The Los Angeles County Board of Supervisors may not have liked the clutch pass from Eli Manning to Mario Manningham in the Super Bowl – they don't want it replicated on the county beaches. The supervisors voted February 7 to raise fines up to $1,000 for anyone who throws a football or Frisbee, or digs a hole deeper than 18 inches, on any beach in the county between Memorial Day and Labor Day.
The county ordinance prohibits "any person to cast, toss, throw, kick or roll" any object other than a beach ball or volleyball "upon or over any beach" during the specified time period.
Exceptions allow for throwing balls in designated areas, when a person obtains a permit, or when playing water polo "in or over the Pacific Ocean."
The county law also bans digging any hole deeper than 18 inches into the sand except where permission is granted for film and television production. (Source: CBS Los Angeles, February 8.)
In other local tax news:
San Francisco Expands Bag Ban and Tax. The San Francisco Board of Supervisors voted February 7 to expand San Francisco's 2007 ban on plastic bags and 10-cent tax on paper bags. The law originally applied to large grocery stores and chain pharmacies, but was expanded to cover restaurants, gift shops, hardware stores, boutiques and other retailers. Neither the original bag tax nor the expansion was put to a vote of the people. (Source: Santa Rosa Press Democrat, February 8.)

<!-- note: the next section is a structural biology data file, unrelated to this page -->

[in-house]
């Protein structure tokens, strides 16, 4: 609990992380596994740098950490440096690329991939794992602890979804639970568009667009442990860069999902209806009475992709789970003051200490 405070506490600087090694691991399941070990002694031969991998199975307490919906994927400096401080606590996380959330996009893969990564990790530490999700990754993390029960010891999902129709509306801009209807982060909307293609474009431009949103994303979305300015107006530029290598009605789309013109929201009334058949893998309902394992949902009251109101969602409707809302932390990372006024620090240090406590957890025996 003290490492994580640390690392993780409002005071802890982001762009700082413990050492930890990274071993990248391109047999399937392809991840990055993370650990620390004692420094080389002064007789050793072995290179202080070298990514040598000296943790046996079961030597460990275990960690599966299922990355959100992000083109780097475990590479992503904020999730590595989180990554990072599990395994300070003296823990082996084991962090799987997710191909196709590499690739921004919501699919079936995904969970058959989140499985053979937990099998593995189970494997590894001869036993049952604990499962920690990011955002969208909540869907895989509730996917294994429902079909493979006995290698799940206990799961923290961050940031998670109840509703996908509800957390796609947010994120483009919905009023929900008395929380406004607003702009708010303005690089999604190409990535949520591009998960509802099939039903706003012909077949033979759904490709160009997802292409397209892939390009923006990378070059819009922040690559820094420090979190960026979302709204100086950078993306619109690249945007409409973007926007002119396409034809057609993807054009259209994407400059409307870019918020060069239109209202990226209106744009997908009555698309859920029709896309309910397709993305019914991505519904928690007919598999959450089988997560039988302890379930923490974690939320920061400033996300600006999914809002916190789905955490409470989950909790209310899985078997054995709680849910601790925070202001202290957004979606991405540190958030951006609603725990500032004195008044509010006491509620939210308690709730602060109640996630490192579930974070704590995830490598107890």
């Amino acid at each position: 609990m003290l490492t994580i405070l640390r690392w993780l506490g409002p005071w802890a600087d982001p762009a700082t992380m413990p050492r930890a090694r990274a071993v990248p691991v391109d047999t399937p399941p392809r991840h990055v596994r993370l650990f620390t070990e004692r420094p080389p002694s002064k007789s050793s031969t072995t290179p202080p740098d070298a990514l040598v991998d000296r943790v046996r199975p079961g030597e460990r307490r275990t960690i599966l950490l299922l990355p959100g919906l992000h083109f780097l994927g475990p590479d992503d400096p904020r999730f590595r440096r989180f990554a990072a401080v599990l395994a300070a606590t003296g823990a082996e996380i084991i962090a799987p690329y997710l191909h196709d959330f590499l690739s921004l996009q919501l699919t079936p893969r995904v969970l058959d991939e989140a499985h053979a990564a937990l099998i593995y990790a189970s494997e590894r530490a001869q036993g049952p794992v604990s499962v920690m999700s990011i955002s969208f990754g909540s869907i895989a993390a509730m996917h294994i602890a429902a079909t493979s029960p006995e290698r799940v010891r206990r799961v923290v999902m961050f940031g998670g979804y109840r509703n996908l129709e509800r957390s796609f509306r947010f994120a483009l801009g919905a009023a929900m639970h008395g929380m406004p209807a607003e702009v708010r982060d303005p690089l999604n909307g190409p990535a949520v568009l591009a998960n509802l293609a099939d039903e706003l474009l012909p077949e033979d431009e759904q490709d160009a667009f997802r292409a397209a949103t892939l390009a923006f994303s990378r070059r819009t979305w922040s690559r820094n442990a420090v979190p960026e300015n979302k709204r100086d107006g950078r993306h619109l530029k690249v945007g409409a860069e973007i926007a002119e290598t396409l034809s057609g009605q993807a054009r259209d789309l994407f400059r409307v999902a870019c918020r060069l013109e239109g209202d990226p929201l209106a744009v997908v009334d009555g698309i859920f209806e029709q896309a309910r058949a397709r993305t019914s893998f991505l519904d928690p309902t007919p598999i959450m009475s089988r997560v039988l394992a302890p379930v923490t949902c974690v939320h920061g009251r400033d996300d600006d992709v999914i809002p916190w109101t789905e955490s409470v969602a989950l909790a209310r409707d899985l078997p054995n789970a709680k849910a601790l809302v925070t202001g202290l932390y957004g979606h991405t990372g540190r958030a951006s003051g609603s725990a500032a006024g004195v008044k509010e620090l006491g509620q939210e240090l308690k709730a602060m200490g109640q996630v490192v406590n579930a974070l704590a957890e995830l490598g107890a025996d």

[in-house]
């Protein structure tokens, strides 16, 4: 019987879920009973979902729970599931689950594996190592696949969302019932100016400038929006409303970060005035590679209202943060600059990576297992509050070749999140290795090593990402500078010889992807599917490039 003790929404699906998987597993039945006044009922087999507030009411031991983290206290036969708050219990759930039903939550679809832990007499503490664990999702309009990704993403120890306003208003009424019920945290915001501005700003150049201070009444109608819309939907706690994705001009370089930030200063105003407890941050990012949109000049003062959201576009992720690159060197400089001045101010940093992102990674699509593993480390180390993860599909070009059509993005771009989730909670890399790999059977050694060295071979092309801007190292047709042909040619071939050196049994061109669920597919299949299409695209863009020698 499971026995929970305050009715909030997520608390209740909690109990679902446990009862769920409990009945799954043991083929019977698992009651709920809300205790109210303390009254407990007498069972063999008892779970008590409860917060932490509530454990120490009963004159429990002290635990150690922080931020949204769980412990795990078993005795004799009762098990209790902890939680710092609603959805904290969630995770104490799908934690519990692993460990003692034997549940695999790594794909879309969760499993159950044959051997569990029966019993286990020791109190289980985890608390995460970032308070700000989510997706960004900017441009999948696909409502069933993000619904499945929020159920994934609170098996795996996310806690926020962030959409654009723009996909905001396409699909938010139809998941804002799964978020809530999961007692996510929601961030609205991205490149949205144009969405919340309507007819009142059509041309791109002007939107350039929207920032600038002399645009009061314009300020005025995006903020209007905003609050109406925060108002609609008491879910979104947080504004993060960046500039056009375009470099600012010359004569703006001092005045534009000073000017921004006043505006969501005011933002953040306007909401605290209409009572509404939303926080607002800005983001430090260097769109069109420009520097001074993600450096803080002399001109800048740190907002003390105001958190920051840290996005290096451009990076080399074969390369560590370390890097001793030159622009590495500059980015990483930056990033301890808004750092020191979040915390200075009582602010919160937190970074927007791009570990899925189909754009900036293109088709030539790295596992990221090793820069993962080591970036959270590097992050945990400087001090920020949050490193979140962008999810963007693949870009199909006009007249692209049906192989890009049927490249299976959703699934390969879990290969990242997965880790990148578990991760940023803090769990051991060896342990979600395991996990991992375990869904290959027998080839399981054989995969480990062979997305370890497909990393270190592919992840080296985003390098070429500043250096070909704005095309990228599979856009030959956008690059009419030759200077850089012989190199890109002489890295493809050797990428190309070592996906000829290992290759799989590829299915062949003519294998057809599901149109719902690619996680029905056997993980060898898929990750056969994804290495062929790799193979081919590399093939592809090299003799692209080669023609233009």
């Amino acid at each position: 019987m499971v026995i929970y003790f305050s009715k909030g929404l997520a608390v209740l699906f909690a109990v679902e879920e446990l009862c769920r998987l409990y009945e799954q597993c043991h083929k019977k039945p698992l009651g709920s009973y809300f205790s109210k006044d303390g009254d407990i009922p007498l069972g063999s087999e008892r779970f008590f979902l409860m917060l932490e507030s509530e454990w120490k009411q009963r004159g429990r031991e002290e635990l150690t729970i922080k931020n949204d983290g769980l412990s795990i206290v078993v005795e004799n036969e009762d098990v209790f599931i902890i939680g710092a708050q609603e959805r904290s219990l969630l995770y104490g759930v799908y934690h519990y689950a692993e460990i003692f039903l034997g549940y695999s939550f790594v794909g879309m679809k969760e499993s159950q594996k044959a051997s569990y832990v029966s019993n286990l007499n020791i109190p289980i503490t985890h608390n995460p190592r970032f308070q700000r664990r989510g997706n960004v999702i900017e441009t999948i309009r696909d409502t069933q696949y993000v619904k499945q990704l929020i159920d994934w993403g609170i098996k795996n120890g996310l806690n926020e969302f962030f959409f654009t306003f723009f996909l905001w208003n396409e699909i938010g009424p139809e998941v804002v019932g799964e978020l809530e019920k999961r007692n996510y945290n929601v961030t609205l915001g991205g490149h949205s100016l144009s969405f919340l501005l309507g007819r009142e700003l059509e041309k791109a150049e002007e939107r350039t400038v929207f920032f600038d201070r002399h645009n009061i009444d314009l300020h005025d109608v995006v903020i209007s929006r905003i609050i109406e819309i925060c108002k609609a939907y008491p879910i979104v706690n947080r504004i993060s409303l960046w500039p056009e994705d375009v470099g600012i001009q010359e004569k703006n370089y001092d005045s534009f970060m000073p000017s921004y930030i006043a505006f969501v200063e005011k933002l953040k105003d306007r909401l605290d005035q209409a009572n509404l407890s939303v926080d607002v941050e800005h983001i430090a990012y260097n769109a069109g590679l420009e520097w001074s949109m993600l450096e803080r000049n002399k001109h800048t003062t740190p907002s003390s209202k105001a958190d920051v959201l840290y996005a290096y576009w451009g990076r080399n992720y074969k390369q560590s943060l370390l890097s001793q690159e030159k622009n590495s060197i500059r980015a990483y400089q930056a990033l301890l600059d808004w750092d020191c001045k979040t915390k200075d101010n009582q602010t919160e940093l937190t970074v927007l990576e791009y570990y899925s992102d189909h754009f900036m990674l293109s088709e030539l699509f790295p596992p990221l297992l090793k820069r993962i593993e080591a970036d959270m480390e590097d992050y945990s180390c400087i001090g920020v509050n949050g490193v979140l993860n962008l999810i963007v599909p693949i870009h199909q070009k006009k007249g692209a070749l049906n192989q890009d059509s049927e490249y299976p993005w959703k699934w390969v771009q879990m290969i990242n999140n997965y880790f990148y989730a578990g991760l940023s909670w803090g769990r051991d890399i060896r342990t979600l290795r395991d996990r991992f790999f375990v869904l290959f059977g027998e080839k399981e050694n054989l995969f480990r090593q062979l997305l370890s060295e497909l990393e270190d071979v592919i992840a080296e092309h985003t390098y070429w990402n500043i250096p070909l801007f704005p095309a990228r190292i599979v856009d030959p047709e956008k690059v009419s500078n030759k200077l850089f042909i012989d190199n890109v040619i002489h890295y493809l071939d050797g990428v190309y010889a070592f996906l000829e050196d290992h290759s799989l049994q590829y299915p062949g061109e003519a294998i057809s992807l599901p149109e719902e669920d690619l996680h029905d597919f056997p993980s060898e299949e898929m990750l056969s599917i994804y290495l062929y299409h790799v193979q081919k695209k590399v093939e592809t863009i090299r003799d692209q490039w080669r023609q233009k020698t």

San Luis Obispo County Bag Tax Challenged in Court. An attorney representing the Save the Bag Coalition has filed suit in San Luis Obispo County against the county's waste management board, asking the court to set aside the board's January 11 adoption of an ordinance banning plastic shopping bags and requiring stores to charge customers 10 cents for every paper bag. The suit alleges that the county did not complete a required economic impact report before passing the ordinance, which is slated to take effect in October.
The Save the Bag Coalition has gone to court to challenge similar ordinances in Marin and Santa Cruz counties, as well as the cities of Manhattan Beach and Long Beach. (Source: San Luis Obispo Tribune, February 2.)
Riverside County's "Sun Tax" Challenged in Court. The Independent Energy Producers Association and the Large-scale Solar Association filed suit February 6 in Riverside County Superior Court asking the court to invalidate the county's Board Policy B-29, commonly known as the "sun tax." The lawsuit alleges that the charge of $450 per acre imposed annually by the county on large-scale solar projects, approved in November, violates Proposition 26 and fails to conform to the California Mitigation Fee Act. (Source: News release from the Independent Energy Producers Association, February 6.)
February 10, 2012
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